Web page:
Soggy Seagull Opener Won't Be Made Up; Bway Talks Still Underway

News   Soggy Seagull Opener Won't Be Made Up; Bway Talks Still Underway In the opening moments of Anton Chekhov’s The Seagull, Masha predicts there will be rain tonight. At the Aug. 12 opening night of The Public’s starry revival of the play in Central Park, her forecast was accurate.

In the opening moments of Anton Chekhov’s The Seagull, Masha predicts there will be rain tonight. At the Aug. 12 opening night of The Public’s starry revival of the play in Central Park, her forecast was accurate.

The Public Theater cancelled the outdoor Delacorte Theatre performance at about 9 PM after 30 minutes of interaction between friends, family and lovers — played by Christopher Walken, Meryl Streep, Kevin Kline, Marcia Gay Harden, Philip Seymour Hoffman, Natalie Portman and others — on a soggy Russian estate in August. Citing danger to the actors, the Public’s stage management interrupted a scene just pages before the end of the first act of the four-act comedy. The intermission would have come after Act Two. The performance was interrupted earlier, about 10 minutes in, during a downpour. The moment Walken and Hoffman left the stage in the first stoppage, as if by miracle, the rain stopped immediately and the audience called for the actors to return. Stage hands swabbed the stage and the performance began anew, with extra energy from the celebrity spiked crowd, who had hidden under umbrellas before the show and pulled them out again during the brief interval.

When Streep, as the celebrated actress Arkadina, made her entrance after the performance began again, she held her hands out to the sky as if to see if the rain had stopped. Thunder, lightning and a heavy downpour followed within 15 minutes. After the second stoppage, the hopeful audience waited 10 minutes before the show was completely called off at about 9 PM.

Soggy, disappointed cast members departed to a dinner at a nearby restaurant.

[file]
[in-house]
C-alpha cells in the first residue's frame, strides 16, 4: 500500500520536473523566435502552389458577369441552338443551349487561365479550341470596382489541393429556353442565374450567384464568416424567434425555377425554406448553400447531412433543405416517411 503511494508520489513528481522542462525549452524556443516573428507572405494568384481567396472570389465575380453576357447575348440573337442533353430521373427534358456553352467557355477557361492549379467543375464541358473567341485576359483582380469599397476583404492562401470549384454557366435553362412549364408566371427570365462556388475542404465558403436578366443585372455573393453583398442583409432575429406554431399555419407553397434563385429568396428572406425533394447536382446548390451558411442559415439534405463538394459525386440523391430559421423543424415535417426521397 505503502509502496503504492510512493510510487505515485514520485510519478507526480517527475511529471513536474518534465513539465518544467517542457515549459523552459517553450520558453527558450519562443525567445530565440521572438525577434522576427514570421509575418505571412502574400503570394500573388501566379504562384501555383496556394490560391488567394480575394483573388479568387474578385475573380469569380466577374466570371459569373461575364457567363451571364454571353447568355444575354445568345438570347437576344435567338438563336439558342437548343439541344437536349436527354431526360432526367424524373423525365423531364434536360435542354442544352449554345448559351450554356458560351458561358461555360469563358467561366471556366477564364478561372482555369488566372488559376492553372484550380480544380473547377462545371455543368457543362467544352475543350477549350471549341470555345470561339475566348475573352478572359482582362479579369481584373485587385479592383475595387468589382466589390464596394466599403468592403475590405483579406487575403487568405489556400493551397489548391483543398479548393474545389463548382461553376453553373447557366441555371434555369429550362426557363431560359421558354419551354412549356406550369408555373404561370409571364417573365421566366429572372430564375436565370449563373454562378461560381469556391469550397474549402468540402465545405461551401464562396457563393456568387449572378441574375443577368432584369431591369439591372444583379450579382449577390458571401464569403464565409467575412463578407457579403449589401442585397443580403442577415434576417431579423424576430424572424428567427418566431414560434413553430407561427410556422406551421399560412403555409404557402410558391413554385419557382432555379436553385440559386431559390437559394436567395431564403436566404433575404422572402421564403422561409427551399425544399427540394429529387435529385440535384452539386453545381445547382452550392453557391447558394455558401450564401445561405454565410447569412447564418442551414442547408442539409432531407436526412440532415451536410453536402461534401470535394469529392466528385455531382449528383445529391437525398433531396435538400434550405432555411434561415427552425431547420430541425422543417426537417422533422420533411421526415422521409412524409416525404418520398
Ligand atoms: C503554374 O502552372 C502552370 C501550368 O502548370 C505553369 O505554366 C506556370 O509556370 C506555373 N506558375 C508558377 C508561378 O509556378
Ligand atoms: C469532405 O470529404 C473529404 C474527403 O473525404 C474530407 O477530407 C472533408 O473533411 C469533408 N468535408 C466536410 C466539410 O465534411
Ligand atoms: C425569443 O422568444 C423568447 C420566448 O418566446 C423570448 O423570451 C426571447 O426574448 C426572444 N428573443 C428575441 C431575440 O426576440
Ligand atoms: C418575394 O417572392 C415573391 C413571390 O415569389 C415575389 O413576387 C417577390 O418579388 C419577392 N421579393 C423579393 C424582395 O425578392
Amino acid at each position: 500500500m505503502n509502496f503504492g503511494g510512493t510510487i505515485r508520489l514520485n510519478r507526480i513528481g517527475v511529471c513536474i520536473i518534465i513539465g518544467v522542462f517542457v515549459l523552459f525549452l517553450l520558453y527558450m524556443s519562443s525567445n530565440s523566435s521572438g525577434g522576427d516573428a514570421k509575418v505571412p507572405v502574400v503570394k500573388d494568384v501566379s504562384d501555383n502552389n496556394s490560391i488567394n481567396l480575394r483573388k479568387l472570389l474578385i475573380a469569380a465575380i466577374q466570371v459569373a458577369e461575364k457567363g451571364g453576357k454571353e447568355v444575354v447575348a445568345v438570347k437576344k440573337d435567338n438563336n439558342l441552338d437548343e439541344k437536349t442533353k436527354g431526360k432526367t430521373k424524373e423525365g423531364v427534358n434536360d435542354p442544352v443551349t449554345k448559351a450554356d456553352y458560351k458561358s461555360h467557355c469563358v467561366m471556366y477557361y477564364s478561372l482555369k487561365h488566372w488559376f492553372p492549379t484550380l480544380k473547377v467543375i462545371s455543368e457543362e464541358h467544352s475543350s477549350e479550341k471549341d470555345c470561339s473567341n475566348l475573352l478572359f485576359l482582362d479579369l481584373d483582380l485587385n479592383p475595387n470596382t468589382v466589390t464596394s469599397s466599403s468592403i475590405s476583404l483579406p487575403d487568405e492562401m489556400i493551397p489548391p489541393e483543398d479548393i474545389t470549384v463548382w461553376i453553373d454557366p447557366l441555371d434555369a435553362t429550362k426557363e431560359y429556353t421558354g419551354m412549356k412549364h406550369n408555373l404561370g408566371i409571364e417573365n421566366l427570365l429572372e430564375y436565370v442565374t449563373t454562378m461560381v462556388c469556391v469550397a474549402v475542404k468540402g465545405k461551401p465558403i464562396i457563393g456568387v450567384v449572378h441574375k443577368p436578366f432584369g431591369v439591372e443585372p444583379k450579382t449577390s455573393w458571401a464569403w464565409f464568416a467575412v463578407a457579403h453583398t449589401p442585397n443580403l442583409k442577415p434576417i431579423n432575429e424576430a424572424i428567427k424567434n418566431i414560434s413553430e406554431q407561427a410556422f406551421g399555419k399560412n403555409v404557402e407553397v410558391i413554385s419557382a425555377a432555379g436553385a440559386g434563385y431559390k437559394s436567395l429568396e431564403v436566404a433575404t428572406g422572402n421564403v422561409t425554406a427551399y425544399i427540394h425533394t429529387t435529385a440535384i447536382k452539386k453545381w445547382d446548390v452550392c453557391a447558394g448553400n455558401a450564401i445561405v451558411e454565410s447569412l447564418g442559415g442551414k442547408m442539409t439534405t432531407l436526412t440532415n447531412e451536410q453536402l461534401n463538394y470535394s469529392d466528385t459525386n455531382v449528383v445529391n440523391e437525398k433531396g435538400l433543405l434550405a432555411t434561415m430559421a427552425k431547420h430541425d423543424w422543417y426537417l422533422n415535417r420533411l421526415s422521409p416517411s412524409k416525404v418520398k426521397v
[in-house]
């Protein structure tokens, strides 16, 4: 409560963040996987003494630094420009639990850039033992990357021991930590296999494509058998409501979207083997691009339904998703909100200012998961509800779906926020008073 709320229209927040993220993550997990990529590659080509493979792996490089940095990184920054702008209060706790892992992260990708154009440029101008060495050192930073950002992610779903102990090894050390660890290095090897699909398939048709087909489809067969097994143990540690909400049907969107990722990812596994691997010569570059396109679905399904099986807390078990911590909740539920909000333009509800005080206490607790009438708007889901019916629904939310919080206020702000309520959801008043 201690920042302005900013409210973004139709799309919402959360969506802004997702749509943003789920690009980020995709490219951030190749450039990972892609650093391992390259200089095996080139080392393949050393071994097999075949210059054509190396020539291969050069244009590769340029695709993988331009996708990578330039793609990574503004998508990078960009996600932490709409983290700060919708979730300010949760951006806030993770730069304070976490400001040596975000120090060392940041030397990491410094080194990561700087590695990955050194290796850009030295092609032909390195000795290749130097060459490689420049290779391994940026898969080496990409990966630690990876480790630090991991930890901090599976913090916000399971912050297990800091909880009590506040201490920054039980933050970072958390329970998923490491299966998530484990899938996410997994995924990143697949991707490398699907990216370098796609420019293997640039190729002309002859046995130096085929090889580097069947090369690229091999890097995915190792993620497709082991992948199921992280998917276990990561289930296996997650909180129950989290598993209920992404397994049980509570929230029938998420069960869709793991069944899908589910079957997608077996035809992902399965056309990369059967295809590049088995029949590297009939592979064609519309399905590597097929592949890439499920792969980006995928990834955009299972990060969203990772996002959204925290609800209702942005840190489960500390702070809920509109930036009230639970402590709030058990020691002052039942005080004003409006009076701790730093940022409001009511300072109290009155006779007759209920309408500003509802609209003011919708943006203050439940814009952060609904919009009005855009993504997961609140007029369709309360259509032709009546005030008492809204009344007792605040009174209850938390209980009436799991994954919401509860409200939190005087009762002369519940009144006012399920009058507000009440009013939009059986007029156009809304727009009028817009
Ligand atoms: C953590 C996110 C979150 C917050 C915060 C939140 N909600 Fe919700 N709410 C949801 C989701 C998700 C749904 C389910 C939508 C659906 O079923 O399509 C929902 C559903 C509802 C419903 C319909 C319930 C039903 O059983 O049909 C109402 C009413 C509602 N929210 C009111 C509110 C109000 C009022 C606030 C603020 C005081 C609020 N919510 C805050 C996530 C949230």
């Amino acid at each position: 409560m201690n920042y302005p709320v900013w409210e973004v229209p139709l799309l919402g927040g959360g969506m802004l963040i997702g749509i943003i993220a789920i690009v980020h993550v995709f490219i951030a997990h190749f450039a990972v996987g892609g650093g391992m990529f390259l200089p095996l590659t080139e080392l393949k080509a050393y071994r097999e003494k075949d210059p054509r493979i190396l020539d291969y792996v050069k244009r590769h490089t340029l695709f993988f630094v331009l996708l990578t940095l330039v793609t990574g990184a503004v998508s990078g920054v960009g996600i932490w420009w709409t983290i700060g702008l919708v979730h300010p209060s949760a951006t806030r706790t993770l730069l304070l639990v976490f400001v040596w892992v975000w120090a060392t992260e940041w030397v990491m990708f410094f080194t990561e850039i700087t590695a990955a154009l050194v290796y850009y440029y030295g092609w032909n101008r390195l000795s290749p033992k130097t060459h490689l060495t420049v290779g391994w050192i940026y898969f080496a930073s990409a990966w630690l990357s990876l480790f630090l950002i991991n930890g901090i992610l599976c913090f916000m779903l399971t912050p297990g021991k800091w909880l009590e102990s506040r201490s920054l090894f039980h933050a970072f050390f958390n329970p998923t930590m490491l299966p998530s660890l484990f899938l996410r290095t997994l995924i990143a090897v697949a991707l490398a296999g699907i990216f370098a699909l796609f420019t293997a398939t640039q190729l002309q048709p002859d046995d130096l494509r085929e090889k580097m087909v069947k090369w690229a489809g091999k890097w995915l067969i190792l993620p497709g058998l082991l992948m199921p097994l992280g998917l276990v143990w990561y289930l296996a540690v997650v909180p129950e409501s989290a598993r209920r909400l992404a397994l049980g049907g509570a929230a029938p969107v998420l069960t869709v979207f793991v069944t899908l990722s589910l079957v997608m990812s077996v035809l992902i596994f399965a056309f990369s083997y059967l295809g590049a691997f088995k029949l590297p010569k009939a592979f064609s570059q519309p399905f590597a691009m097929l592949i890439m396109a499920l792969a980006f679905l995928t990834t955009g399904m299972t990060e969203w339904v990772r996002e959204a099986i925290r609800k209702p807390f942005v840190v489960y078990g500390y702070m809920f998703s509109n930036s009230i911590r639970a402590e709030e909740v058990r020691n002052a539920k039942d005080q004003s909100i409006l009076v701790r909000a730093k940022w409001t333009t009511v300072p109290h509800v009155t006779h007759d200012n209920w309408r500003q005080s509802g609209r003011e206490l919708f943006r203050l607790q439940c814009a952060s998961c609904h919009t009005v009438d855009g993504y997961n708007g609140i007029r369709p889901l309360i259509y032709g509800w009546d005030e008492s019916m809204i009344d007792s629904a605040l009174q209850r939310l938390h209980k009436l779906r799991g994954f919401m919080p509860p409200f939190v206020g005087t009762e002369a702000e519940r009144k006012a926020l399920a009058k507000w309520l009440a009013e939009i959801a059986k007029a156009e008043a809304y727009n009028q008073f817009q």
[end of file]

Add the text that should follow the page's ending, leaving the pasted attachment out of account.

A stage manager announced that a rain date performance would be held to make up for the lost show, but that was apparently in error. Public Theatre spokesperson Carol Fineman (reached Aug. 13) confirmed box office reports that, as per usual Shakespeare-in-the-Park policy, a rained-out show does not get made up. "We won't because we can't," Fineman said. "It was opening night, so we do have some press people to reschedule, but we can't add a performance to the run." Also scuttled was a private opening night party to be held at Belvedere Castle, across the lake from The Delacorte. Though rain drenched the New York area most of the weekend (bringing a merciful end to a scorching, week-long heatwave), the Sunday night Seagull was the only performance affected by the weather. "On Friday it stopped raining around 7 PM, and the show went on. Saturday night was a beautiful night." The Aug. 12 cancellation was the first performance of the run ditched due to weather. Delacorte performances continue to Aug. 26.

Seen at the opening night were Diane Sawyer (director Mike Nichols’ wife), Eric Bogosian, Carrie Fisher, Cynthia Nixon, Lea DeLaria, Tony Walton, Michael C. Hall, Penny Fuller and more. The house was packed. Perhaps the most disappointed were not the invited guests, the VIP’s and the friends of the Public, but the masses who waited outdoors in heat and humidity for hours in the hope of getting into the hot-ticket (and free) show, which marked film star Streep’s return to the stage after a 20-year absence.

Playbill On-Line reported Aug. 9 that The Public is exploring a Broadway run of the production for fall. No further information is available, though spokesperson Fineman noted, "We're still looking into that possibility." The Public is also exploring Broadway options for Suzan-Lori Parks' popular new comedy-drama, Topdog/Underdog, playing an extended run at its Lafayette Street homespace through Sept. 2. Artistic director George C. Wolfe directs the two-man drama, starring Don Cheadle and Jeffrey Wright. A New York Post report (Aug. 10) cited the Royale Theatre as a possibility, but sources close to the Public Theatre are now pointing to the Booth.

— By David Lefkowitz and Kenneth Jones